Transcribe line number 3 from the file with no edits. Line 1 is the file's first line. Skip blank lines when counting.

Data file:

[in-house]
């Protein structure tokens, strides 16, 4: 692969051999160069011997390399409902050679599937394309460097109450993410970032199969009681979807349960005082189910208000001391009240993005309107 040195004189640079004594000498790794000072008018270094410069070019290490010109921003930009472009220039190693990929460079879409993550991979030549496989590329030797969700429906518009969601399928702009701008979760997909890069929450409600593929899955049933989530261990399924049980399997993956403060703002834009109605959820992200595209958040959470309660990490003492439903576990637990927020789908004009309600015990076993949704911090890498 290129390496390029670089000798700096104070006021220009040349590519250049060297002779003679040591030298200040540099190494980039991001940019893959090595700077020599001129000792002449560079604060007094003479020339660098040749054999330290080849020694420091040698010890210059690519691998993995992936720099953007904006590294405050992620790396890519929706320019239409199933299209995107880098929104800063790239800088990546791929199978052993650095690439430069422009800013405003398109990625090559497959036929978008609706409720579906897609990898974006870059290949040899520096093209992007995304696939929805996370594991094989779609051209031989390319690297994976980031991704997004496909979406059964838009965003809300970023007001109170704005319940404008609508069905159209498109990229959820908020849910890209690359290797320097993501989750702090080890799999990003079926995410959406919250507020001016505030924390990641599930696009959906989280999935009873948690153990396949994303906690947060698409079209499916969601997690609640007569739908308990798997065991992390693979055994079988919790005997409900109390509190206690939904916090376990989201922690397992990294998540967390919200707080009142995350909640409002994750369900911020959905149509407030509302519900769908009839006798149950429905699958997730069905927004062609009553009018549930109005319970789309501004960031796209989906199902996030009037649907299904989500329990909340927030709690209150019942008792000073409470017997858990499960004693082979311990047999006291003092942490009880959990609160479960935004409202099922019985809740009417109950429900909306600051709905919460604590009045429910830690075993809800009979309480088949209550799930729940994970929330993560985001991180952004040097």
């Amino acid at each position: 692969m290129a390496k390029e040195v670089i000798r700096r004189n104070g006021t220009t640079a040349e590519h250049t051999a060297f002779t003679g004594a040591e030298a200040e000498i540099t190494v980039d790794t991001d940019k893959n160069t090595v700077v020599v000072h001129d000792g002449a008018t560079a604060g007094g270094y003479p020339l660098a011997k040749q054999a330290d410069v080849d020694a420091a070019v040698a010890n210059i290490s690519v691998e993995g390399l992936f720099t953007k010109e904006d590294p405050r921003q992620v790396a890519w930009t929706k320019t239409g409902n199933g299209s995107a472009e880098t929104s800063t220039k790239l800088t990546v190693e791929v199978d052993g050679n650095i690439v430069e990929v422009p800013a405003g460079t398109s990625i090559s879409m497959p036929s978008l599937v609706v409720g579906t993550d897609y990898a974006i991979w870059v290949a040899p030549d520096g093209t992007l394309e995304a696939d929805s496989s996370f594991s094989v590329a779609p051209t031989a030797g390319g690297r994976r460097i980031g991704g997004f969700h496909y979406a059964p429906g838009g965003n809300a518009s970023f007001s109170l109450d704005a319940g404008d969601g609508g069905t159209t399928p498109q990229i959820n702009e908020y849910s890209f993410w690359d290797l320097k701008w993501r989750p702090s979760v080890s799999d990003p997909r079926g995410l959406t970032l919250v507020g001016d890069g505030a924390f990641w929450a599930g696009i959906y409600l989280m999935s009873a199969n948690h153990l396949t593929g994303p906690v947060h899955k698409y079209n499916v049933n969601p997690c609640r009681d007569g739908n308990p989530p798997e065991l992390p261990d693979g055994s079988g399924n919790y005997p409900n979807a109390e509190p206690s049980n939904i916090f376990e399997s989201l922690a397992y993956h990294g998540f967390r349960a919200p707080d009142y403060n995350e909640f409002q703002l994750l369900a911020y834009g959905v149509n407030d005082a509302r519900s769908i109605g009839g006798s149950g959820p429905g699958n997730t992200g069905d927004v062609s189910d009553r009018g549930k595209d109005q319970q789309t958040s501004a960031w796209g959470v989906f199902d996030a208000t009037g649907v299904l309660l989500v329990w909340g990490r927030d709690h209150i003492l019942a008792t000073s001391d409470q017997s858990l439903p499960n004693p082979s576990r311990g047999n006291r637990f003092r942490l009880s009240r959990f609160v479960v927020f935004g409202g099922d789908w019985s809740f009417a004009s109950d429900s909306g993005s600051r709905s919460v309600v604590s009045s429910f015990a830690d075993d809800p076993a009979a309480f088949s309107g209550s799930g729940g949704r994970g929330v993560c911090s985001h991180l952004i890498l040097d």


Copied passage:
């Amino acid at each position: 692969m290129a390496k390029e040195v670089i000798r700096r004189n104070g006021t220009t640079a040349e590519h250049t051999a060297f002779t003679g004594a040591e030298a200040e000498i540099t190494v980039d790794t991001d940019k893959n160069t090595v700077v020599v000072h001129d000792g002449a008018t560079a604060g007094g270094y003479p020339l660098a011997k040749q054999a330290d410069v080849d020694a420091a070019v040698a010890n210059i290490s690519v691998e993995g390399l992936f720099t953007k010109e904006d590294p405050r921003q992620v790396a890519w930009t929706k320019t239409g409902n199933g299209s995107a472009e880098t929104s800063t220039k790239l800088t990546v190693e791929v199978d052993g050679n650095i690439v430069e990929v422009p800013a405003g460079t398109s990625i090559s879409m497959p036929s978008l599937v609706v409720g579906t993550d897609y990898a974006i991979w870059v290949a040899p030549d520096g093209t992007l394309e995304a696939d929805s496989s996370f594991s094989v590329a779609p051209t031989a030797g390319g690297r994976r460097i980031g991704g997004f969700h496909y979406a059964p429906g838009g965003n809300a518009s970023f007001s109170l109450d704005a319940g404008d969601g609508g069905t159209t399928p498109q990229i959820n702009e908020y849910s890209f993410w690359d290797l320097k701008w993501r989750p702090s979760v080890s799999d990003p997909r079926g995410l959406t970032l919250v507020g001016d890069g505030a924390f990641w929450a599930g696009i959906y409600l989280m999935s009873a199969n948690h153990l396949t593929g994303p906690v947060h899955k698409y079209n499916v049933n969601p997690c609640r009681d007569g739908n308990p989530p798997e065991l992390p261990d693979g055994s079988g399924n919790y005997p409900n979807a109390e509190p206690s049980n939904i916090f376990e399997s989201l922690a397992y993956h990294g998540f967390r349960a919200p707080d009142y403060n995350e909640f409002q703002l994750l369900a911020y834009g959905v149509n407030d005082a509302r519900s769908i109605g009839g006798s149950g959820p429905g699958n997730t992200g069905d927004v062609s189910d009553r009018g549930k595209d109005q319970q789309t958040s501004a960031w796209g959470v989906f199902d996030a208000t009037g649907v299904l309660l989500v329990w909340g990490r927030d709690h209150i003492l019942a008792t000073s001391d409470q017997s858990l439903p499960n004693p082979s576990r311990g047999n006291r637990f003092r942490l009880s009240r959990f609160v479960v927020f935004g409202g099922d789908w019985s809740f009417a004009s109950d429900s909306g993005s600051r709905s919460v309600v604590s009045s429910f015990a830690d075993d809800p076993a009979a309480f088949s309107g209550s799930g729940g949704r994970g929330v993560c911090s985001h991180l952004i890498l040097d």